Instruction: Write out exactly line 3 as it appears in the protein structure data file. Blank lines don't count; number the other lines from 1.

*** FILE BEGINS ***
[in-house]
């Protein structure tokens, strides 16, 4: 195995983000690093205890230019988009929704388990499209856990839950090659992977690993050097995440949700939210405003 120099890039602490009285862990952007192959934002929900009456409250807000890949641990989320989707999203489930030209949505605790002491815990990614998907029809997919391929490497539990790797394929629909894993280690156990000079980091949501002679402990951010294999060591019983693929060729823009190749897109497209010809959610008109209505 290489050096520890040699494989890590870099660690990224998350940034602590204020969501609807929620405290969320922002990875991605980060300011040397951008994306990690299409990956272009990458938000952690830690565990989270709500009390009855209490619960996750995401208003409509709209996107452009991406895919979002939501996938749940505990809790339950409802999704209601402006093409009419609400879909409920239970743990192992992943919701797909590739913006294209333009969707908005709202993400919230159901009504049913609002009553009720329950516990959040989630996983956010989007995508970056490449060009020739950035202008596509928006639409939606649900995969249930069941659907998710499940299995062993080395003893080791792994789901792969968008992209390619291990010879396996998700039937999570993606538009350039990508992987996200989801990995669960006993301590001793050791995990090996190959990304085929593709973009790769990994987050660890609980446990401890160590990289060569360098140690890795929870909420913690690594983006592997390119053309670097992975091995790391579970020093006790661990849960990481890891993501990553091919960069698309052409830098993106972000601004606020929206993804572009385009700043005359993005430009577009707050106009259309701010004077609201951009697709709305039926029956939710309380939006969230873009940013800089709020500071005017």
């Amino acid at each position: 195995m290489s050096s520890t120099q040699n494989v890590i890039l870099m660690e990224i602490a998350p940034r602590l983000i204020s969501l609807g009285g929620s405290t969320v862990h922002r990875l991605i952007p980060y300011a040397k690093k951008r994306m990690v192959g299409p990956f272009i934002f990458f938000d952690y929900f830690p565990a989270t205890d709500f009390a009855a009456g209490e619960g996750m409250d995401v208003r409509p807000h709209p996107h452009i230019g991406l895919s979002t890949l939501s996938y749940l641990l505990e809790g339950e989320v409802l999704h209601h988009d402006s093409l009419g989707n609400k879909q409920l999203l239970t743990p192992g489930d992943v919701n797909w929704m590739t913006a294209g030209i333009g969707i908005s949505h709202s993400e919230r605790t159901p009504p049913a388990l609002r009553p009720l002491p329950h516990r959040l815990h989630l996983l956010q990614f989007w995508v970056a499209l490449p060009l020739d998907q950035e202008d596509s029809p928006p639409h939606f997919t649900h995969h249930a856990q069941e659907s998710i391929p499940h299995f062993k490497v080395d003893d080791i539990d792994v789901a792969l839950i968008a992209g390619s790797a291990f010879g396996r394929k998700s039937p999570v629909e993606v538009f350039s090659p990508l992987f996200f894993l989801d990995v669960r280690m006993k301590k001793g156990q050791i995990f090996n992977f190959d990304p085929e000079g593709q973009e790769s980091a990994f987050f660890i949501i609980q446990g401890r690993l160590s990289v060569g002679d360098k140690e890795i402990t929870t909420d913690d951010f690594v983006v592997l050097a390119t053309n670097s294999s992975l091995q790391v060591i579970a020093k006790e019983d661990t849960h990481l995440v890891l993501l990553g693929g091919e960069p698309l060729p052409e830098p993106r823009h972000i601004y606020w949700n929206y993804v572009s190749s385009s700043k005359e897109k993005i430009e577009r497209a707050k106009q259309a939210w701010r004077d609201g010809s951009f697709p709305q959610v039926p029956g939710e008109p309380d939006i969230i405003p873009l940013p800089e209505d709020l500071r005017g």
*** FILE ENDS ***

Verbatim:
């Amino acid at each position: 195995m290489s050096s520890t120099q040699n494989v890590i890039l870099m660690e990224i602490a998350p940034r602590l983000i204020s969501l609807g009285g929620s405290t969320v862990h922002r990875l991605i952007p980060y300011a040397k690093k951008r994306m990690v192959g299409p990956f272009i934002f990458f938000d952690y929900f830690p565990a989270t205890d709500f009390a009855a009456g209490e619960g996750m409250d995401v208003r409509p807000h709209p996107h452009i230019g991406l895919s979002t890949l939501s996938y749940l641990l505990e809790g339950e989320v409802l999704h209601h988009d402006s093409l009419g989707n609400k879909q409920l999203l239970t743990p192992g489930d992943v919701n797909w929704m590739t913006a294209g030209i333009g969707i908005s949505h709202s993400e919230r605790t159901p009504p049913a388990l609002r009553p009720l002491p329950h516990r959040l815990h989630l996983l956010q990614f989007w995508v970056a499209l490449p060009l020739d998907q950035e202008d596509s029809p928006p639409h939606f997919t649900h995969h249930a856990q069941e659907s998710i391929p499940h299995f062993k490497v080395d003893d080791i539990d792994v789901a792969l839950i968008a992209g390619s790797a291990f010879g396996r394929k998700s039937p999570v629909e993606v538009f350039s090659p990508l992987f996200f894993l989801d990995v669960r280690m006993k301590k001793g156990q050791i995990f090996n992977f190959d990304p085929e000079g593709q973009e790769s980091a990994f987050f660890i949501i609980q446990g401890r690993l160590s990289v060569g002679d360098k140690e890795i402990t929870t909420d913690d951010f690594v983006v592997l050097a390119t053309n670097s294999s992975l091995q790391v060591i579970a020093k006790e019983d661990t849960h990481l995440v890891l993501l990553g693929g091919e960069p698309l060729p052409e830098p993106r823009h972000i601004y606020w949700n929206y993804v572009s190749s385009s700043k005359e897109k993005i430009e577009r497209a707050k106009q259309a939210w701010r004077d609201g010809s951009f697709p709305q959610v039926p029956g939710e008109p309380d939006i969230i405003p873009l940013p800089e209505d709020l500071r005017g």